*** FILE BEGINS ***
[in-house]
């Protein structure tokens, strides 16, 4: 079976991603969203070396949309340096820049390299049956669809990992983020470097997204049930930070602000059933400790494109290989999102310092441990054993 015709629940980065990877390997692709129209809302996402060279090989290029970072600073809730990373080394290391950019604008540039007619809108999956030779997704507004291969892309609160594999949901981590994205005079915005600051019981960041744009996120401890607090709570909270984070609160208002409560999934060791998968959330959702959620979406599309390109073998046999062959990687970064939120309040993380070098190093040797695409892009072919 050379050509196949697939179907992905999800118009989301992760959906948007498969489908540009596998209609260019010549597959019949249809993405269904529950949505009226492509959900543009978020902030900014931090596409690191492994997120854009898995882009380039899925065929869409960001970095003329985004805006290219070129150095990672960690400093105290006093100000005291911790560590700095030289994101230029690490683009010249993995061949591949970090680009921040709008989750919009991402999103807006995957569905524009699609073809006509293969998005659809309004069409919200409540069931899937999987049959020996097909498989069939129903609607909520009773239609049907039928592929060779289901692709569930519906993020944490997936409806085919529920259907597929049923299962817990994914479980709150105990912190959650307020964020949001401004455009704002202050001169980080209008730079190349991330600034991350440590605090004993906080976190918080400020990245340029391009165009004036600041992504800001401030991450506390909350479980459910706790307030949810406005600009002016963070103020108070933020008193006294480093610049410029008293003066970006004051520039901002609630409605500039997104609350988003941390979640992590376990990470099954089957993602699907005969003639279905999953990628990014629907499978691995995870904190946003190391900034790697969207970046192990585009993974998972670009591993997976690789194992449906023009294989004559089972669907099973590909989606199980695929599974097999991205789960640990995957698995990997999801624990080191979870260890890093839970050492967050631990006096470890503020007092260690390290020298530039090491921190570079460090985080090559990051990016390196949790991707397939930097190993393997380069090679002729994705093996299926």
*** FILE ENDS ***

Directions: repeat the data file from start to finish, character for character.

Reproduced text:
[in-house]
């Protein structure tokens, strides 16, 4: 079976991603969203070396949309340096820049390299049956669809990992983020470097997204049930930070602000059933400790494109290989999102310092441990054993 015709629940980065990877390997692709129209809302996402060279090989290029970072600073809730990373080394290391950019604008540039007619809108999956030779997704507004291969892309609160594999949901981590994205005079915005600051019981960041744009996120401890607090709570909270984070609160208002409560999934060791998968959330959702959620979406599309390109073998046999062959990687970064939120309040993380070098190093040797695409892009072919 050379050509196949697939179907992905999800118009989301992760959906948007498969489908540009596998209609260019010549597959019949249809993405269904529950949505009226492509959900543009978020902030900014931090596409690191492994997120854009898995882009380039899925065929869409960001970095003329985004805006290219070129150095990672960690400093105290006093100000005291911790560590700095030289994101230029690490683009010249993995061949591949970090680009921040709008989750919009991402999103807006995957569905524009699609073809006509293969998005659809309004069409919200409540069931899937999987049959020996097909498989069939129903609607909520009773239609049907039928592929060779289901692709569930519906993020944490997936409806085919529920259907597929049923299962817990994914479980709150105990912190959650307020964020949001401004455009704002202050001169980080209008730079190349991330600034991350440590605090004993906080976190918080400020990245340029391009165009004036600041992504800001401030991450506390909350479980459910706790307030949810406005600009002016963070103020108070933020008193006294480093610049410029008293003066970006004051520039901002609630409605500039997104609350988003941390979640992590376990990470099954089957993602699907005969003639279905999953990628990014629907499978691995995870904190946003190391900034790697969207970046192990585009993974998972670009591993997976690789194992449906023009294989004559089972669907099973590909989606199980695929599974097999991205789960640990995957698995990997999801624990080191979870260890890093839970050492967050631990006096470890503020007092260690390290020298530039090491921190570079460090985080090559990051990016390196949790991707397939930097190993393997380069090679002729994705093996299926």